my dog Ty, I want to clear up one thing. Something I wrote in the first post led several people to believe that I'm doing a series of prints about Ty. No. Just one. I'm making one print that will be part of a portfolio with Zea Mays Printmaking.
In my last post I showed you some Photoshop sketches I made playing with the idea of doing a paint-by-number portrait of Ty. I landed on the idea of doing a winter scene with small figures representing me and Ty walking into the distance and I sat with that image for quite a while. Finally, though, I let it go. It felt too cliché. Something I learned as a commercial artist is to push beyond the cliché. People recognize and identify with clichés, but a visual cliché also allows a viewer to glance at the image, think to themselves "oh, right, I know that," and move on. I think the best images use cliché for connection but then add a twist to make a viewer look again.
More importantly to me, though, the iconic mid-century paint-by-number look just
felt too silly and ironic. It didn't match my feelings about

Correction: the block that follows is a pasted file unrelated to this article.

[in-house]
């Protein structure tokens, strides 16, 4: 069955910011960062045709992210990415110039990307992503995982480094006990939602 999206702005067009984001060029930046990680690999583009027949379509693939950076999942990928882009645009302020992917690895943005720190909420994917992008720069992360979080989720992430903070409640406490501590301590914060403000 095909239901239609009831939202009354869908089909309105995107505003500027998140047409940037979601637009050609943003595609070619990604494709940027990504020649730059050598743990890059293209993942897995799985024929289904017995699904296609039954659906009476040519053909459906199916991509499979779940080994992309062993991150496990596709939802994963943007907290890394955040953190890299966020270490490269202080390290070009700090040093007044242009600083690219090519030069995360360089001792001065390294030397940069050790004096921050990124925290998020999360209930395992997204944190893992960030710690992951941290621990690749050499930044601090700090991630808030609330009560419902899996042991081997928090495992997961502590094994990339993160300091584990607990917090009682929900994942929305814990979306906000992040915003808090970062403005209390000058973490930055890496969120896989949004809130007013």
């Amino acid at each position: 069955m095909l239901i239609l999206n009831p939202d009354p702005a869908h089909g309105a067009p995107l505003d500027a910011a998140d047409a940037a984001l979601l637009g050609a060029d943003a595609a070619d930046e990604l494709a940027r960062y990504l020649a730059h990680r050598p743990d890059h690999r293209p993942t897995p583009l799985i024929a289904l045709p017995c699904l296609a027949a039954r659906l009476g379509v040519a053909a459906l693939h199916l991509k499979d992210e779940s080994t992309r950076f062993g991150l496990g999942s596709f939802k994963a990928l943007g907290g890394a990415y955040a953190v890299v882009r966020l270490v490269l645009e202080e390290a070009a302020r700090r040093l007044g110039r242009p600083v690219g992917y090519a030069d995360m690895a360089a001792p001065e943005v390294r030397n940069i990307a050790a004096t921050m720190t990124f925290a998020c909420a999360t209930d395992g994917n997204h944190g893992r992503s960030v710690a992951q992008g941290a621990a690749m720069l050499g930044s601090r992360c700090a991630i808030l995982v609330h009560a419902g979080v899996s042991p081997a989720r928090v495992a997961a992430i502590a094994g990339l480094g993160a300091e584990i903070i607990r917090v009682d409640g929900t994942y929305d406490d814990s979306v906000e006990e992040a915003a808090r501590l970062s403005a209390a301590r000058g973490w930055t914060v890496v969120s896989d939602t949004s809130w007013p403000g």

losing Ty. So I began again, trying to locate an image that would better
match the whole "felt sense" of my relationship with Ty and how it
feels to not have him with me any more (see note* below for more about felt sense). I looked through my photos of
him, and this one jumped out at me:
This is a photo of my favorite part of Ty's body. It's above his left front leg, I guess you'd call it his shoulder, where the fur of his "mane" became the more regular fur of his hind quarters, and I loved the way it swirled right there. My eyes often landed on this part of his body when we were at rest together.
This is the image of Ty that clicked inside me as "right"— as being true to my feelings about him. It expresses the intimacy of the relationship, the physicality of it. I'm a very mental and visual person, and I learned so much from Ty about being physical. He demanded that I inhabit my body fully. He wanted me to run and hike and throw balls and play and he wanted us to always be touching some part of each other when we rested. It's that physicality, the athleticism of him, and the warm comfort of touch that I miss so much. My fingers miss the beautiful softness of his fur and the strength of the muscles under the fur. So this is my starting point for the print.
* Felt Sense*
This is a term from a psychotherapeutic technique called Focusing. A felt sense is a body sensation that is meaningful and that points to
and somehow matches a vague, elusive and usually pre-verbal inner
experience. I think that locating the felt sense of any particular experience or situation is useful for artists and is in fact often used by artists intuitively — that moment of aha, when an image just feels right.